I do not know how you defy the odds, the mood and the global direction of travel towards hell in a new-variant handcart in order to make an uplifting, joyful, uncynical show that is still funny, but the good people (and they must be good people, with uncankered hearts and unwithered souls) behind The Big Leap (Disney+) have managed it.
The 10-part comedy drama follows the lives of various Detroit residents who enter a reality show competition looking for amateur dancers to form a company of 20 to train under fearsome former ballerina Monica (Mallory Jansen) for a televised performance of Swan Lake. She wants the most talented dancers. Producer Nick (Scott Foley, having the time of his life in a wonderful part) wants the best backstories. Between them they settle on former factory worker Mike (Jon Rudnitsky), who has separated from his wife and is eking out a precarious living in the gig economy; breast cancer survivor (“Always plays,” notes Nick happily) Paula (Piper Perabo), who is also the executive responsible for the factory layoffs; and the disconcerting Lovewell twins Simon and Brittney (Adam Kaplan and Anna Grace Barlow). “Call research,” says Nick as he watches their audition piece, “and see how incest plays in the midwest. Twincest.”
There is also non-fearsome former ballerina Julia (Teri Polo), whose marriage and life as an influencer are imploding; and former high school sweethearts and Michigan state dance-team stars Gabby (Simone Recasner, a newcomer, though you would never guess it from her perfectly pitched, effervescent-yet-grounded turn ) and Justin (Raymond Cham Jr). It’s an ensemble piece, but with this pair slightly foregrounded, particularly in the early episodes as they reunite after seven years of no-speaks since the high school rager at which Gabby found out that Justin was gay and that she was pregnant from a one-night stand. Justin’s dad threw him out; Gabby kept the baby – so college and dance scholarship plans did not work out for either of them. Thus is The Big Leap (the show within the show, not the show-show) fulfilling a need for everyone – including the final addition to the ensemble, footballer Reggie (Ser’Darius Blain), who is haemorrhaging money and sponsors after a video of him under the influence went viral on social media.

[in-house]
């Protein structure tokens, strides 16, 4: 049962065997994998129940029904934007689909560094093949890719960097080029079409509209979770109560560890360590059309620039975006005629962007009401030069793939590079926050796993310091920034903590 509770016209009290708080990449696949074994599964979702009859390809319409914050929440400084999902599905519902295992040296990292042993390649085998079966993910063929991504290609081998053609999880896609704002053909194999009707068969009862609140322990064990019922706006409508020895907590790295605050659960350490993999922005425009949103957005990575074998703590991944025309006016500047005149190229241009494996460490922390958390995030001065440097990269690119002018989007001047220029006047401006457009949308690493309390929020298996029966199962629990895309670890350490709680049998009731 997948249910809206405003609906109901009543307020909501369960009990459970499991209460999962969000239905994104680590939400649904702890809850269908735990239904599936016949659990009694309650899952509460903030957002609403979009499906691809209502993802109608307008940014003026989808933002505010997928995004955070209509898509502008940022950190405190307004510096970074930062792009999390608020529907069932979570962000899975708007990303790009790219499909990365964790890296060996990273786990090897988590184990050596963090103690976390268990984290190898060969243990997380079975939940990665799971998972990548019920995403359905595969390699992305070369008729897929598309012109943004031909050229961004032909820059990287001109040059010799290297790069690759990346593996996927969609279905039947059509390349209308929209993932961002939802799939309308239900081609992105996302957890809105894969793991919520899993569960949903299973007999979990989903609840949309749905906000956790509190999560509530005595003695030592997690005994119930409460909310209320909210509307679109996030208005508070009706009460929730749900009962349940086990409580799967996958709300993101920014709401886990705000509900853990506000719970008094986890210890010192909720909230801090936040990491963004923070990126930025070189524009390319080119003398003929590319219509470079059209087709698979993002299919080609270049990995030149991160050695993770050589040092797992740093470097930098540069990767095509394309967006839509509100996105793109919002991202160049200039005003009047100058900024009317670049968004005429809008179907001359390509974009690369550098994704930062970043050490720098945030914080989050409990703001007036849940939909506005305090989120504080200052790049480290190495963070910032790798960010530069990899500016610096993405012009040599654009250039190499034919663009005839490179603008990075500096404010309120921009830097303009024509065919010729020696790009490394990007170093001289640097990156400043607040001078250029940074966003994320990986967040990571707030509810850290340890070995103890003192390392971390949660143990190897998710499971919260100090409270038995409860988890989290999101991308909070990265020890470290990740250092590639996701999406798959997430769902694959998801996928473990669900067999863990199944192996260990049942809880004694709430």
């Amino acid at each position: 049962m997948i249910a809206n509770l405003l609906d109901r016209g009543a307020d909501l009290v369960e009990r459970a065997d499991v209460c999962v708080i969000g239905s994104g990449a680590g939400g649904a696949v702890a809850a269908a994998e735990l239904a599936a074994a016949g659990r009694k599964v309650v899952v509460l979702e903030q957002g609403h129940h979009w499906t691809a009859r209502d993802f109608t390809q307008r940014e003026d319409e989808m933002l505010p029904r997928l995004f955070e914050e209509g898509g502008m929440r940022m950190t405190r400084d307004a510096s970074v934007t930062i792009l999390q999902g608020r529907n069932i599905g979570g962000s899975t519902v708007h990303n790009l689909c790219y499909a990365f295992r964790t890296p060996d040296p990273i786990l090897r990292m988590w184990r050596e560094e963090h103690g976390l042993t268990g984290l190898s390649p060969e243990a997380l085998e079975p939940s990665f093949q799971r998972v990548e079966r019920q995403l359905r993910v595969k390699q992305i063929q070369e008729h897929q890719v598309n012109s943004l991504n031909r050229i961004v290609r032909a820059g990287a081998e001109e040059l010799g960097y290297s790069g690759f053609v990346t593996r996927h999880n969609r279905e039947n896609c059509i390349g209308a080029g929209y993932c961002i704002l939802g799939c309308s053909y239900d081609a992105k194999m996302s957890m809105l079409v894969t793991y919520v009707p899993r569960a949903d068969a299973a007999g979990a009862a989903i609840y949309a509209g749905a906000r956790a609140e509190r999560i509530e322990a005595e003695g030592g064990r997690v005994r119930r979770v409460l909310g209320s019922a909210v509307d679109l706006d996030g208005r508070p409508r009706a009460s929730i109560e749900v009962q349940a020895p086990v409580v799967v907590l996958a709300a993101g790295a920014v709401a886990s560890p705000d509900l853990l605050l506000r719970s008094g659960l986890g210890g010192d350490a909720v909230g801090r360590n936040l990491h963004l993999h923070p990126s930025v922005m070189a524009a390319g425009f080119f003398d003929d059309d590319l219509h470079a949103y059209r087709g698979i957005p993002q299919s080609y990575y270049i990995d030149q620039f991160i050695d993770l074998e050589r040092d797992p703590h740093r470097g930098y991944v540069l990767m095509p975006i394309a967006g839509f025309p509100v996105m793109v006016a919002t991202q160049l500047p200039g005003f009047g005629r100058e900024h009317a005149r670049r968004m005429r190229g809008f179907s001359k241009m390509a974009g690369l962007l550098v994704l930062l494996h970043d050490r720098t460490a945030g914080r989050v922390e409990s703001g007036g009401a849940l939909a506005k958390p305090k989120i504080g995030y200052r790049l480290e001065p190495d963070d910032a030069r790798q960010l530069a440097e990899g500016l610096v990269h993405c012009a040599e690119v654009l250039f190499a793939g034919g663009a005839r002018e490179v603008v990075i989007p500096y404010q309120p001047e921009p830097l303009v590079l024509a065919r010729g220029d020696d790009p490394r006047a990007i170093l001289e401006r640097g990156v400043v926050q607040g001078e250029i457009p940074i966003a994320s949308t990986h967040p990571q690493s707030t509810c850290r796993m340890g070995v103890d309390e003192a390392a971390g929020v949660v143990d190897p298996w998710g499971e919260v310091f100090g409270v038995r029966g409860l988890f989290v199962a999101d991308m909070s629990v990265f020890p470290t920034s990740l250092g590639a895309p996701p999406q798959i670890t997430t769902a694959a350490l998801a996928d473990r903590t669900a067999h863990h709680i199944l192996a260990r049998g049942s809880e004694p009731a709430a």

The show-show doesn’t bother to hide its influences, but weaves them into something bold and colourful of its own. Its unflagging energy, as well as the official and impromptu dance scenes, remind you of Glee, but its witty, intelligent Pitch Perfect vibe prevents it becoming as emetic. It’s Unreal with heart and without the depth of cynicism. It offers an hour or so of realistic escapism, which is probably the best the market can bear at the moment. Gabby’s life as a single mother is harder than it would have been had her original ambitions been realised, but it is not dreadful. She is not miserable or defeated – just ready to take another shot. Julia is not downtrodden but equally ready to make a change when she finds that most of her husband’s overtime consists of watching porn in his study. And Mike has not (yet) been ground down by the system he now finds himself working in. It feels like a programme about second rather than last chances, and is all the better for it.
It’s also just funny. There’s nothing I love more than a comedy montage scene of auditions, and The Big Leap makes it into my personal pantheon of greats, thanks to a) the fact that most of the auditionees turn up as Spider-Man, and b) Monica’s bad faith (“All we’re going to find here is type 2 diabetes”) and appalled commentary. “Oh,” she says as one maladroit attempts to dance their way to glory, “that just gave me a UTI.” Nick is the comic gift that keeps on giving, whether he’s being squirted with too much hand sanitiser by an overzealous assistant (“Am I going to reach in and flip a breech baby later, Alan?”) but the rest of the cast have their own comedy as well as dramatic chops too.
It’s also got an ineffable charm that allows it to add up to more than the sum of its not inconsiderable parts. So take a leap – not even a big one – of faith, and just enjoy.